Earlier this year, the Department of Defense (DoD) published The Way Forward to Tomorrow’s Strategic Landscape, a forward-looking document that outlined the DoD’s plans for the future of its IT infrastructure. Data center consolidation was a central tenet of that document, which cited the ongoing effort to achieve operational and technical resilience, improved interoperability and effectiveness, increased capability delivery, prioritization of security capabilities and cost reductions.
As the DoD moves full steam ahead with its plans for data center consolidation, the organization would do well to consider integrating software-defined networking (SDN) and automation into its efforts. By combining SDN and automation, the DoD will be able to develop an open, agile and elastic infrastructure. All of this can be accomplished without sacrificing control or power, leading to some significant benefits.
The combination of SDN and automation presents agencies with a better security posture than they would otherwise possess. Manual network management is not only highly inefficient but can be error-prone; after all, people are human, and can make mistakes.
In contrast, networks that adopt SDN and automation are able to leverage machine learning toward behavior patterns and can more easily recognize threat signals. This machine learned intelligence is then taken back to the automation tool to dynamically and automatically alter the network to either shut the portion of the network down or quarantine infected hosts to minimize security risk. This means the system itself is able to automatically respond to threats quickly — and much faster than if humans were part of the decision loop, leading to a drastically more secure network.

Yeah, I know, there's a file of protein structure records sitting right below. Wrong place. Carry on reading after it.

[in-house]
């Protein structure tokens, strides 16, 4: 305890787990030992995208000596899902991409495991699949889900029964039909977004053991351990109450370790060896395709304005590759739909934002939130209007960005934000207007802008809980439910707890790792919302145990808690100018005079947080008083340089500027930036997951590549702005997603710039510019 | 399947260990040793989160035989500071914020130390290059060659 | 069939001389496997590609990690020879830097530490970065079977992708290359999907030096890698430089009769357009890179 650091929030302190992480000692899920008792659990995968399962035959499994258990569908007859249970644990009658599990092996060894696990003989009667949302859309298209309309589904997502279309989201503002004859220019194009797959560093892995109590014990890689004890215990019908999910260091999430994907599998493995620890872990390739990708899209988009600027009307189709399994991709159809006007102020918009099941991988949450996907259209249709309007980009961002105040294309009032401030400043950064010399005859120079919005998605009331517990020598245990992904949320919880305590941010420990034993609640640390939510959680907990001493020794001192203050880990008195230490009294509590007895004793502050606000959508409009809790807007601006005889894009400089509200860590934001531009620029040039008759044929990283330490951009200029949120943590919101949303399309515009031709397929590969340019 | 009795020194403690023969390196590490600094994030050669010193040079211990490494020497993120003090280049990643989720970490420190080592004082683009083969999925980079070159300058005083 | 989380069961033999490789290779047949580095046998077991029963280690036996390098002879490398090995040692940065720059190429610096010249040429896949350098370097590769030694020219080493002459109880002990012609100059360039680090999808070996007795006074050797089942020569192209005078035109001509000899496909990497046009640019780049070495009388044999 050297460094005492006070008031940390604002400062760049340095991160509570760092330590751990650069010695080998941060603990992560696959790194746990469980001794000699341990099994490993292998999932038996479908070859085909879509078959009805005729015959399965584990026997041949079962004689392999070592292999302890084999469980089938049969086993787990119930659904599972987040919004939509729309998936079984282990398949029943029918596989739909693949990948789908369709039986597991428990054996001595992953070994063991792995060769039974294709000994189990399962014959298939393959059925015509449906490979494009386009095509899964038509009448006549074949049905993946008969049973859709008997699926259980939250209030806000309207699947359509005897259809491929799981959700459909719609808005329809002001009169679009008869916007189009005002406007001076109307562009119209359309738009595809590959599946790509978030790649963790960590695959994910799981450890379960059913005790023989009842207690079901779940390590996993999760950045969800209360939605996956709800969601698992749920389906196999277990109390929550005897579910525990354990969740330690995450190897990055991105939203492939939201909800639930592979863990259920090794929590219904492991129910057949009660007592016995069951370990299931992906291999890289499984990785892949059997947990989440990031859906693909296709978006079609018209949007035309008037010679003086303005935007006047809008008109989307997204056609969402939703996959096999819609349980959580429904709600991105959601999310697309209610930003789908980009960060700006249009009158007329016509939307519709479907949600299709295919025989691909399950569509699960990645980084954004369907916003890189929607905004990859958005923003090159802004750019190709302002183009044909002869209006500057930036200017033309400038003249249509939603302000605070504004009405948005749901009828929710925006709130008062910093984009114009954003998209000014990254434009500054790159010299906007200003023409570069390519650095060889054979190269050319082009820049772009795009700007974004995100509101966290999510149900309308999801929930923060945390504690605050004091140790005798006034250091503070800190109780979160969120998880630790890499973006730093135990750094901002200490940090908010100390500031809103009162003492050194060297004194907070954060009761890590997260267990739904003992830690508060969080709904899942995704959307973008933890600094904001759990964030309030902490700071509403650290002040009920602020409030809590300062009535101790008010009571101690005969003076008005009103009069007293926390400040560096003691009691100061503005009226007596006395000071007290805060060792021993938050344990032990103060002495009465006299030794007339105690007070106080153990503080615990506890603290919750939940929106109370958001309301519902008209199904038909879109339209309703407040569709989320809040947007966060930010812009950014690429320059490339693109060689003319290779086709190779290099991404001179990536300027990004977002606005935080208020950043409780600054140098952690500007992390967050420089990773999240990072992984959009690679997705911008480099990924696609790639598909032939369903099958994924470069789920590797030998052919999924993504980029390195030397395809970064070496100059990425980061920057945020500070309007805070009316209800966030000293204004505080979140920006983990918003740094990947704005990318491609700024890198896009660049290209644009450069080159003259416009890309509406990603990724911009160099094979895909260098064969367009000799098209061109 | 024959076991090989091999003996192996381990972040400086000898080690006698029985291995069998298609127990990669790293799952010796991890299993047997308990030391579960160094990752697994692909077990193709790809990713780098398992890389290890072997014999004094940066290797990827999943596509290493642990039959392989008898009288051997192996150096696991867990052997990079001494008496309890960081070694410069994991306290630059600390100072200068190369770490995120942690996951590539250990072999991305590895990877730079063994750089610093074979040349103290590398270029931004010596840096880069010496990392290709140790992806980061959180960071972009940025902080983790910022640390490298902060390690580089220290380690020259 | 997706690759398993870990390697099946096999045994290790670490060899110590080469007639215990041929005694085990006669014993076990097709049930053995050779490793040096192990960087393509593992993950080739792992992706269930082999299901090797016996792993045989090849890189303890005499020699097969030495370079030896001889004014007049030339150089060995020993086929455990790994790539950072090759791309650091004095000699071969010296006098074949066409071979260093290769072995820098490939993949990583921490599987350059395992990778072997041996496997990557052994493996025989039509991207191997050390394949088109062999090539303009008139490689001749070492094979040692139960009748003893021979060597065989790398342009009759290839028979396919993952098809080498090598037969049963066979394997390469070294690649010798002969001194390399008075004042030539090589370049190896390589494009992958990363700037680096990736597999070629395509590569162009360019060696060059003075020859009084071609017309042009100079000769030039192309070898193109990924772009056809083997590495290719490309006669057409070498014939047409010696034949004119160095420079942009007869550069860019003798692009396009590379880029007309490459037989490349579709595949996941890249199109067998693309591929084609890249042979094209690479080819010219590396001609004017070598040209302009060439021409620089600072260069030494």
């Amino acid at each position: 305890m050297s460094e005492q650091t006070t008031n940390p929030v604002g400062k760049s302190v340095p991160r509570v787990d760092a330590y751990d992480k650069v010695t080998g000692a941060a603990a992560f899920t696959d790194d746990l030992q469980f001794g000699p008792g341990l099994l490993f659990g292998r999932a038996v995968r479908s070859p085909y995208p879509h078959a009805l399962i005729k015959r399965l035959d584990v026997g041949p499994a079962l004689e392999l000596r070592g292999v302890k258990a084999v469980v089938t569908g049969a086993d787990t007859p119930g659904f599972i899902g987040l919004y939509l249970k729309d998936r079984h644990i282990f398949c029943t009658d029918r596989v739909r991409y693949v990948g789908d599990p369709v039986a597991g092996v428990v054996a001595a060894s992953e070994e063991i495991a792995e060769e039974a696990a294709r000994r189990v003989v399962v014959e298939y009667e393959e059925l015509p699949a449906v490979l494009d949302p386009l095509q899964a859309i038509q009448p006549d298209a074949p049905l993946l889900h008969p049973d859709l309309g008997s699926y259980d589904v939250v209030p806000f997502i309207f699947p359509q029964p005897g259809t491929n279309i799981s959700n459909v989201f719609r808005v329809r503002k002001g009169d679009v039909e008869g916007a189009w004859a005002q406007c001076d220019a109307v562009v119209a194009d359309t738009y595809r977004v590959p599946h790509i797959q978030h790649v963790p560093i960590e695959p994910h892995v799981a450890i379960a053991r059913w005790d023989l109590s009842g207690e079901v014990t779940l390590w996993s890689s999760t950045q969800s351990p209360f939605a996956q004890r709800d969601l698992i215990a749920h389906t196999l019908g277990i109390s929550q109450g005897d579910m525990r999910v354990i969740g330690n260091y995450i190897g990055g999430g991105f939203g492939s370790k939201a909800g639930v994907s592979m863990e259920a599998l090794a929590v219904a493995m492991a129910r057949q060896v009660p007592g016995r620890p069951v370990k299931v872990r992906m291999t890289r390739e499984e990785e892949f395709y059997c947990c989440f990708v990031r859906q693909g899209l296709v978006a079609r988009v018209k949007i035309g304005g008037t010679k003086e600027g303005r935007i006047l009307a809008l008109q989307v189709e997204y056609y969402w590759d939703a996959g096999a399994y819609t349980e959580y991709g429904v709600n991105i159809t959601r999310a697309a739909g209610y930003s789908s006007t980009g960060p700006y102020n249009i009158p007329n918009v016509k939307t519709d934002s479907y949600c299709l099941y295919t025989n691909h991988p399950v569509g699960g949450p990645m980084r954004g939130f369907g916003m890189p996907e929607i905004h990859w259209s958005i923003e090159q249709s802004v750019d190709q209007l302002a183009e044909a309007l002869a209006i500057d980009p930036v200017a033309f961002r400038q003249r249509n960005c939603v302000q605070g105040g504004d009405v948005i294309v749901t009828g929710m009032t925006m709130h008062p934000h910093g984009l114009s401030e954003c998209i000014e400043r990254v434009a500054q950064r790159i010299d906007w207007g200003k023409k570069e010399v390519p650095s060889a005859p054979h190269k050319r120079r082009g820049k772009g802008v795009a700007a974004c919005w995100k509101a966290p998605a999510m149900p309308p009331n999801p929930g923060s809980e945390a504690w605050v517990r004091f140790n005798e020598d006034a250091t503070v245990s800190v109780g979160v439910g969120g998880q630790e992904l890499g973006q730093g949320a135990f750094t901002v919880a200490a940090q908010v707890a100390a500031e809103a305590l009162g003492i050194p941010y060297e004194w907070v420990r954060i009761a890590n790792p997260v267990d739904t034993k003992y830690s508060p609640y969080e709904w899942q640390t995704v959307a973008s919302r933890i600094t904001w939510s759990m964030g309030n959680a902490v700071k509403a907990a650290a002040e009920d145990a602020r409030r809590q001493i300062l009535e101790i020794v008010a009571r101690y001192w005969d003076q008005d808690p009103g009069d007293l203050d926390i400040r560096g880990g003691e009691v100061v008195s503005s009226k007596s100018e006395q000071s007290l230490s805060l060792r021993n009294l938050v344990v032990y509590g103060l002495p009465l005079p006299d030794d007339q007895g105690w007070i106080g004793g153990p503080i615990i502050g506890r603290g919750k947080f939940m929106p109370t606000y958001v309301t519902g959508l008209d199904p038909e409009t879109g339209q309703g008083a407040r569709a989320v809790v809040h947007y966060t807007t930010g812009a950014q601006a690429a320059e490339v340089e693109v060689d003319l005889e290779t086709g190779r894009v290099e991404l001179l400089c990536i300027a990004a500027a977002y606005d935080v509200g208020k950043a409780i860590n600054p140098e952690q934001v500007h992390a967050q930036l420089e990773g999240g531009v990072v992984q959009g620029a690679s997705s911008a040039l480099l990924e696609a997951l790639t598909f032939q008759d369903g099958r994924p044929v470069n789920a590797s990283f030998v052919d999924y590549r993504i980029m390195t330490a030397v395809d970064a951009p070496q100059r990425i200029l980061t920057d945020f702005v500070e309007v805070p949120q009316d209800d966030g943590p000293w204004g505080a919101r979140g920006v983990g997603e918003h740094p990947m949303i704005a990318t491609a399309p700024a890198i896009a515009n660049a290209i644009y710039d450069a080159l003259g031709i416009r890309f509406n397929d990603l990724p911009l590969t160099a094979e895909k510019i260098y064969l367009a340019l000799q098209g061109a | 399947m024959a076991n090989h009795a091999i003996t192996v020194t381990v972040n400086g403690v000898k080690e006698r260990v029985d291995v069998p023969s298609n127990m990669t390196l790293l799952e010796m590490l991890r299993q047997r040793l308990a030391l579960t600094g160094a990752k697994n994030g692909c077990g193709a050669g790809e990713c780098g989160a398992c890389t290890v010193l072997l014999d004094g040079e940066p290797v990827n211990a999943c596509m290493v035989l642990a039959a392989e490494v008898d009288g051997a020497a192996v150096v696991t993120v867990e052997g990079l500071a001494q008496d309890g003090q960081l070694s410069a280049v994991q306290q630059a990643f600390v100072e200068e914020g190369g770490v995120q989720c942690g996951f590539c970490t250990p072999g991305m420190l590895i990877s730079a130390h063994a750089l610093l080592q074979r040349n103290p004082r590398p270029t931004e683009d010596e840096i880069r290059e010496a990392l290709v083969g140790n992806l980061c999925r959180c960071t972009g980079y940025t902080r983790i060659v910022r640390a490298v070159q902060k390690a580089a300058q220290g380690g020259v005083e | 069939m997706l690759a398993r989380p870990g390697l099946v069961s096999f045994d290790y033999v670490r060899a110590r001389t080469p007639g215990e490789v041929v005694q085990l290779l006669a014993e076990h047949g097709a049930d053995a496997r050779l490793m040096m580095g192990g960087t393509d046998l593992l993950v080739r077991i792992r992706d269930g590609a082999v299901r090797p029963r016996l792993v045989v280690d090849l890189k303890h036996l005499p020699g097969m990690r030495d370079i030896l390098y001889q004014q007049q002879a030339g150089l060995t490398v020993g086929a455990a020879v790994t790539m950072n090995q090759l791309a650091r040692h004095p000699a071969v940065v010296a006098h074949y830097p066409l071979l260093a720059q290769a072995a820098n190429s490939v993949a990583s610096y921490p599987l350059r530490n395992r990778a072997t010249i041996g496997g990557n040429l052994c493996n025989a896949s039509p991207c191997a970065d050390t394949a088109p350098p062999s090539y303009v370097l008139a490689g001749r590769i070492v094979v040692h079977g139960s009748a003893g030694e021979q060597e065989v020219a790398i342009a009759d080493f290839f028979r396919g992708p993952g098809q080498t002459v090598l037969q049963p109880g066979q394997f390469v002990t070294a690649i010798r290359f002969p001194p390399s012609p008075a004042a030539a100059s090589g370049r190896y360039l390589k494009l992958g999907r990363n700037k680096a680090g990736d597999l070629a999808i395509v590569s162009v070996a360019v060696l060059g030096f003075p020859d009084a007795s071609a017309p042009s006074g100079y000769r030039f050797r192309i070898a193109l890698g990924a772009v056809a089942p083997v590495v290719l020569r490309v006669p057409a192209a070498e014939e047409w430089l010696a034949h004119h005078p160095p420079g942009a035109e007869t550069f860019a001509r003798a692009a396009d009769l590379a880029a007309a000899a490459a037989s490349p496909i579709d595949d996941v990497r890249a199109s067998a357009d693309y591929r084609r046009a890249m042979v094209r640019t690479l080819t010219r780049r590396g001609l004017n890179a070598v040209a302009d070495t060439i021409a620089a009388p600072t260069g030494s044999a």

In its effort toward consolidation, the DoD has been pairing seemingly disparate processes with different needs within the same procurement architectures. For example, the operational networks tied to the warfighters that need security, flexibility, and reliable communications in austere environments are now under the same procurement structure as defense media services publishing Stars and Stripes.
SDN will make these differences in procurement structures irrelevant. Utilizing SDN implements multiple virtual overlay networks, each attached to different cloud applications that can be used by diverse groups within the same organization. These overlay networks isolate the communication paths so that, for example, traffic from warfighters and defense media don’t cross, even though these cloud applications are running in a single infrastructure. This makes it easier for the DoD to combine and consolidate data center services in more efficient ways.
Better employee retention and talent recruitment
Mention the word “consolidation” and people’s thoughts inevitably turn to another word: “layoffs.” That was in evidence last year at the ATARC Federal Cloud Computer Summit, where there was a lot of discussion about retraining employees in the age of data center consolidation, as opposed to considering them obsolete or reducing the federal workforce.